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Only to Sleep: A Philip Marlowe Novel

3.60  ·  Rating details ·  740 ratings  ·  158 reviews
The new Philip Marlowe novel, from Lawrence Osborne, a master of the psychological thriller

In this brilliant new novel, commissioned by the Raymond Chandler estate, the acclaimed author Lawrence Osborne gives us a piercing psychological study of one of literature's most beloved and enduring detectives, told with a contemporary twist. It is an unforgettable addition to the
Hardcover, 259 pages
Published July 24th 2018 by Hogarth Press
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3.60  · 
Rating details
 ·  740 ratings  ·  158 reviews

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Aug 12, 2018 rated it really liked it
With what is now an exceedingly common practice in the publishing world, Lawrence Osborne revives the hard boiled noir series featuring the unforgettable Philip Marlowe, albeit his own version of Marlowe. Set in the coastal areas of California and Mexico, locations that serve well for the underhand dealings, shady characters, con merchants, and as Marlowe terms it, the 'able grables', all requisite requirements for a Philip Marlowe outing. Osborne does a particularly good job in making these pla ...more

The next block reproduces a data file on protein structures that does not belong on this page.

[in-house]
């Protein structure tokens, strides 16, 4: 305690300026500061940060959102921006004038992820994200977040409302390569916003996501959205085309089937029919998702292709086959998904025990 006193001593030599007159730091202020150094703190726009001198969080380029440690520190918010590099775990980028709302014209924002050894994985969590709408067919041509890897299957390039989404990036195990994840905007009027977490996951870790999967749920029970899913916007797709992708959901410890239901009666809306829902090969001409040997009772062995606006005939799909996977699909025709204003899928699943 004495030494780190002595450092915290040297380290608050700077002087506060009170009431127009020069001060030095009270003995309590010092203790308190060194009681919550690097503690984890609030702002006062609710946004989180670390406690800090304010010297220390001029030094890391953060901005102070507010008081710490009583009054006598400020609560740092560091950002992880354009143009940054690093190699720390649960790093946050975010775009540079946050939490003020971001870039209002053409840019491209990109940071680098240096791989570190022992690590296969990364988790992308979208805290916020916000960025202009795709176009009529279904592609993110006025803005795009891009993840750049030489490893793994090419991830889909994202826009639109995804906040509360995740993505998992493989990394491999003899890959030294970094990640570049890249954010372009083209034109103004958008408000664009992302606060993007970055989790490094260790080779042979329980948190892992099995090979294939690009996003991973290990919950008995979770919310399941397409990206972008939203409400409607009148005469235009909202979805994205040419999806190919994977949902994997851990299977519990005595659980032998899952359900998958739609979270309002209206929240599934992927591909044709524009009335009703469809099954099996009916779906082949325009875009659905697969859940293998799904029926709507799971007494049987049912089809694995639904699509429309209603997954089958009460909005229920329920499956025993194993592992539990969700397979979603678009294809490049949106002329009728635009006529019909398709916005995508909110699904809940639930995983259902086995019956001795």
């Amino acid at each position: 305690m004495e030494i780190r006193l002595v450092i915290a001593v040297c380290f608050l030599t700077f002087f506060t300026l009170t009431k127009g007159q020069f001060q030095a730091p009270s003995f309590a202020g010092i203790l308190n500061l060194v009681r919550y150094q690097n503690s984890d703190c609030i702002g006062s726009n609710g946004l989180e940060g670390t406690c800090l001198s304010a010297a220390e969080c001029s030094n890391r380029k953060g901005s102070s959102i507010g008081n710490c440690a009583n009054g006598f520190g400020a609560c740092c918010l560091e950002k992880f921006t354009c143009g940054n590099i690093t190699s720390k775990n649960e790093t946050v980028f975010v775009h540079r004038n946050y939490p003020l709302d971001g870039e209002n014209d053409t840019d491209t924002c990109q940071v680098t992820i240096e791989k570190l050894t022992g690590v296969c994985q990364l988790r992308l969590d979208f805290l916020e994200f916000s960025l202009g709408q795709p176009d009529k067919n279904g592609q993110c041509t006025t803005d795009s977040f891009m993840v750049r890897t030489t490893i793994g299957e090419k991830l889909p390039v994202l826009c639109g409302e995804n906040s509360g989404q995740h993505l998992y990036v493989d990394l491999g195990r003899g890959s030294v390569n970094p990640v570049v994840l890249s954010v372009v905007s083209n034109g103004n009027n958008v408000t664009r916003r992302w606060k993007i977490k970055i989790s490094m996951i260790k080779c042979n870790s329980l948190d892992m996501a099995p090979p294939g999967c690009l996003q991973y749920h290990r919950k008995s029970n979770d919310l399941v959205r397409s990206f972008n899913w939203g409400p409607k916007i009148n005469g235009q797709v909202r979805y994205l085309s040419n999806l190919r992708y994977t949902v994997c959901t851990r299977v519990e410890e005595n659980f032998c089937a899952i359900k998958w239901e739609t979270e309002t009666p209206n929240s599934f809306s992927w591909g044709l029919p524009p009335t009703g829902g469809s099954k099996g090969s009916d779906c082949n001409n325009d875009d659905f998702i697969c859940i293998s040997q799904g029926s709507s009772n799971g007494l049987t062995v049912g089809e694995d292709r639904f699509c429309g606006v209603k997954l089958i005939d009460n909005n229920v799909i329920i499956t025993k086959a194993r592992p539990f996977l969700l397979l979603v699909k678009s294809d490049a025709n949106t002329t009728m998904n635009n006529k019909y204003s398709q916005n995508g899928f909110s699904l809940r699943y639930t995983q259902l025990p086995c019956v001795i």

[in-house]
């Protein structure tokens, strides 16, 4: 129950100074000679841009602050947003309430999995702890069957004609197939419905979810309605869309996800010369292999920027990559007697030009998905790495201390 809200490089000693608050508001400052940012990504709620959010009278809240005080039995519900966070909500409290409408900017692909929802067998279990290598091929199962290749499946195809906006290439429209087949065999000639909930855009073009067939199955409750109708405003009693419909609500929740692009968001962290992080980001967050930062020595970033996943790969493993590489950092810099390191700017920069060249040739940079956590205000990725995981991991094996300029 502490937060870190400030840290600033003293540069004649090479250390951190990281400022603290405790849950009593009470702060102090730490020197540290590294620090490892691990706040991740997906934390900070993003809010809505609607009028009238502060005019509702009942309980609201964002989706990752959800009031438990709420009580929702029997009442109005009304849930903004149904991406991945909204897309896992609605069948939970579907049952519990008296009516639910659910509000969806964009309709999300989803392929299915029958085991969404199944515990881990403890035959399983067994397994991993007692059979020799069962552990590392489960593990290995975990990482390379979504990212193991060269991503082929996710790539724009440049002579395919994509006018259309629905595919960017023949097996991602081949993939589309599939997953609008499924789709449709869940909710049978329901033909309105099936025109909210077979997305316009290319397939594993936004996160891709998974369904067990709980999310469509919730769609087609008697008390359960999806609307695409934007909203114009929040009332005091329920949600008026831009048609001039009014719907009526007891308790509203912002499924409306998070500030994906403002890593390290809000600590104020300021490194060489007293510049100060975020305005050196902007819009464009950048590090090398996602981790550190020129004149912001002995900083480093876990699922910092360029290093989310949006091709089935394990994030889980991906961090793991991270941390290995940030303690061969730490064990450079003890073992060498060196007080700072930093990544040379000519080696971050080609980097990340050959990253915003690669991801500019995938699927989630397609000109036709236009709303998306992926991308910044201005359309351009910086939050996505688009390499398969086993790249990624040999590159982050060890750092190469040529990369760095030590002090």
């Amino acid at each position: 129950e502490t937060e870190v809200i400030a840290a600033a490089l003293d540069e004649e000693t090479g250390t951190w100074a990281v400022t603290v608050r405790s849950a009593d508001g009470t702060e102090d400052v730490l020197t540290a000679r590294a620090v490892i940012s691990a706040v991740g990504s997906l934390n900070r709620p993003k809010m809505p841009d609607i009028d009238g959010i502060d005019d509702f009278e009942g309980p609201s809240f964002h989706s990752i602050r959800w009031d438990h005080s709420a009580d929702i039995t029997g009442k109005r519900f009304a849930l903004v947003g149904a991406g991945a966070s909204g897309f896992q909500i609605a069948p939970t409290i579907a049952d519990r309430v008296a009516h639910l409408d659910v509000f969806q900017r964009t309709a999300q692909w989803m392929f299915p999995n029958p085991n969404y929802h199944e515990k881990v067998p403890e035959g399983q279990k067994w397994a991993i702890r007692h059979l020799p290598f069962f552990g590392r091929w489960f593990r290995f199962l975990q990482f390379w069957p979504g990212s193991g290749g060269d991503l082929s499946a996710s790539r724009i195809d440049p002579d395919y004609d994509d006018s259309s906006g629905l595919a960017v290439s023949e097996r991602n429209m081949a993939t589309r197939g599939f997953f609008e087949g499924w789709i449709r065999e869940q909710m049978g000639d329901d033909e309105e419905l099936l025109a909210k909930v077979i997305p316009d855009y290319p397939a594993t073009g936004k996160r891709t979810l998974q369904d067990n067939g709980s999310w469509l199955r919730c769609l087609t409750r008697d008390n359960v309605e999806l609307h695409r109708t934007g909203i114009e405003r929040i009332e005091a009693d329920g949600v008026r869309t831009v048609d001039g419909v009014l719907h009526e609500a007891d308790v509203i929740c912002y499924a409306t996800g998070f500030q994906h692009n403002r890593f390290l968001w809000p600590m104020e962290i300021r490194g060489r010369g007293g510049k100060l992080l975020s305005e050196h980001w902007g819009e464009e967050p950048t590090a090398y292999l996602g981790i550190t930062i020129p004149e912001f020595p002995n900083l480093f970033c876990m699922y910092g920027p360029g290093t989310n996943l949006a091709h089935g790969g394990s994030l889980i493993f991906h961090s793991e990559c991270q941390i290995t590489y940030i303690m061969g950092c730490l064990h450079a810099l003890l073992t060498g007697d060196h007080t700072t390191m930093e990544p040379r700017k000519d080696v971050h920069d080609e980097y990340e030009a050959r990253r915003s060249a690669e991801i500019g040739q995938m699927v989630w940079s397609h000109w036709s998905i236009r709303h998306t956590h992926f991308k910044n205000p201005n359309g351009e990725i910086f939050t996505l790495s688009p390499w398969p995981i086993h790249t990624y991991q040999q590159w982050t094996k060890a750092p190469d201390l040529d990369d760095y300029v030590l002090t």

2017 was the year I discovered Lawrence Osborne and my reading choices were summarily upended. By the end of the year, I had read 4 of his books – 2 fiction and 2 non-fiction – and, so far, in 2018, I’ve read 2 more. I’m purposefully leaving several back-catalog options available lest I sink helplessly into a deep funk when there are no more Osborne works left unread. (The foregoing disclosure is far more significant for purposes of assessing my objectivity (none) than knowing that I received a ...more
Aug 24, 2018 rated it it was amazing
“Only to Sleep: A Philip Marlowe Novel” written by Lawrence Osborne, is to the best of my knowledge, the third authorized Philip Marlowe to be written since the death of Raymond Chandler on 26 March 1959 in La Jolia Ca. with the blessing of the Chandler estate. And I say that it is lucky number three.

Of the two previous attempts, which were written by two earlier mystery authors, it was asked when John Banville, was writing under his mystery novel pseudonym Benjamin Black, would he be able to pu
Apr 19, 2018 rated it really liked it
Chandler’s Marlowe is a towering figure in the lore of hardboiled gumshoes. He is so important to the literary genre that he stands nearly seventy feet tall and when he speaks the earth quivers. For such a towering figure, Chandler only bequeathed us seven full novels and a fistful of short stories. More recently, a host of writers have attempted to add to the Philip Marlowe lore, paying homage to Chandler’s work.

Osborne offers us, not another story set in the mean streets of Marlowe’s 1940’s L
Jun 30, 2018 rated it really liked it